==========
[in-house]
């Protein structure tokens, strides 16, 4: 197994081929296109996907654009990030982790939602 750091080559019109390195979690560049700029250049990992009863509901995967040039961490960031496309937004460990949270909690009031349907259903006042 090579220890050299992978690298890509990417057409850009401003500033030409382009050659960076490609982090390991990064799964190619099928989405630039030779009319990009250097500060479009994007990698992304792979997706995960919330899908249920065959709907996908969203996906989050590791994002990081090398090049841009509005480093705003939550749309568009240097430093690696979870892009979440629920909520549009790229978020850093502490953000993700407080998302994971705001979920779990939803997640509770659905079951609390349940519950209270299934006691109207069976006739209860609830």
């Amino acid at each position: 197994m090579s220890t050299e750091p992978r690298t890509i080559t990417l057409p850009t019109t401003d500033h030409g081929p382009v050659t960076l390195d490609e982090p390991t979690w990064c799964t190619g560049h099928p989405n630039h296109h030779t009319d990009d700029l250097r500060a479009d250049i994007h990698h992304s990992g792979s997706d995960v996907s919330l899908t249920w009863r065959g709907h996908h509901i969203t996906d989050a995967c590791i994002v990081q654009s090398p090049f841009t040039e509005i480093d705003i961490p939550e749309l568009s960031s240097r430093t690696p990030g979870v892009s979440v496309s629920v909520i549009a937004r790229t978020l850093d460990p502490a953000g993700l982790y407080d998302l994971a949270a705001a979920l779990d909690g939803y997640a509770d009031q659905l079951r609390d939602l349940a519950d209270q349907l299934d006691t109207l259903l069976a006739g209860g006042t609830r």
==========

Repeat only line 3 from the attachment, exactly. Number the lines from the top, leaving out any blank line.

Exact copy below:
């Amino acid at each position: 197994m090579s220890t050299e750091p992978r690298t890509i080559t990417l057409p850009t019109t401003d500033h030409g081929p382009v050659t960076l390195d490609e982090p390991t979690w990064c799964t190619g560049h099928p989405n630039h296109h030779t009319d990009d700029l250097r500060a479009d250049i994007h990698h992304s990992g792979s997706d995960v996907s919330l899908t249920w009863r065959g709907h996908h509901i969203t996906d989050a995967c590791i994002v990081q654009s090398p090049f841009t040039e509005i480093d705003i961490p939550e749309l568009s960031s240097r430093t690696p990030g979870v892009s979440v496309s629920v909520i549009a937004r790229t978020l850093d460990p502490a953000g993700l982790y407080d998302l994971a949270a705001a979920l779990d909690g939803y997640a509770d009031q659905l079951r609390d939602l349940a519950d209270q349907l299934d006691t109207l259903l069976a006739g209860g006042t609830r």